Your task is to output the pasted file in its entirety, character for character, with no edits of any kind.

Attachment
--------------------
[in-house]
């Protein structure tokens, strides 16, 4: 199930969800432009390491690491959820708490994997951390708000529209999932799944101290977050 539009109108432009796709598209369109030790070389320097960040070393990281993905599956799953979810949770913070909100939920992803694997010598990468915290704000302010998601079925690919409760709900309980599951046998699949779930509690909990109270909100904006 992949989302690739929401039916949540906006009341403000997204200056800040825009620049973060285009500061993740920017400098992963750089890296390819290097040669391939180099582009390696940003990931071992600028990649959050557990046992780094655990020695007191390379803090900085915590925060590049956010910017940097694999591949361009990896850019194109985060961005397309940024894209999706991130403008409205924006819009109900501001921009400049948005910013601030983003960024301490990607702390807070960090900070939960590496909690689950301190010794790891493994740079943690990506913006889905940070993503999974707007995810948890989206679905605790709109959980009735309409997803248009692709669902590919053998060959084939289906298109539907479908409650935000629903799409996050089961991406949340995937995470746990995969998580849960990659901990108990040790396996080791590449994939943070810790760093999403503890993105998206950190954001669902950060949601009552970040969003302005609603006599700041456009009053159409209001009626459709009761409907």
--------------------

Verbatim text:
[in-house]
């Protein structure tokens, strides 16, 4: 199930969800432009390491690491959820708490994997951390708000529209999932799944101290977050 539009109108432009796709598209369109030790070389320097960040070393990281993905599956799953979810949770913070909100939920992803694997010598990468915290704000302010998601079925690919409760709900309980599951046998699949779930509690909990109270909100904006 992949989302690739929401039916949540906006009341403000997204200056800040825009620049973060285009500061993740920017400098992963750089890296390819290097040669391939180099582009390696940003990931071992600028990649959050557990046992780094655990020695007191390379803090900085915590925060590049956010910017940097694999591949361009990896850019194109985060961005397309940024894209999706991130403008409205924006819009109900501001921009400049948005910013601030983003960024301490990607702390807070960090900070939960590496909690689950301190010794790891493994740079943690990506913006889905940070993503999974707007995810948890989206679905605790709109959980009735309409997803248009692709669902590919053998060959084939289906298109539907479908409650935000629903799409996050089961991406949340995937995470746990995969998580849960990659901990108990040790396996080791590449994939943070810790760093999403503890993105998206950190954001669902950060949601009552970040969003302005609603006599700041456009009053159409209001009626459709009761409907």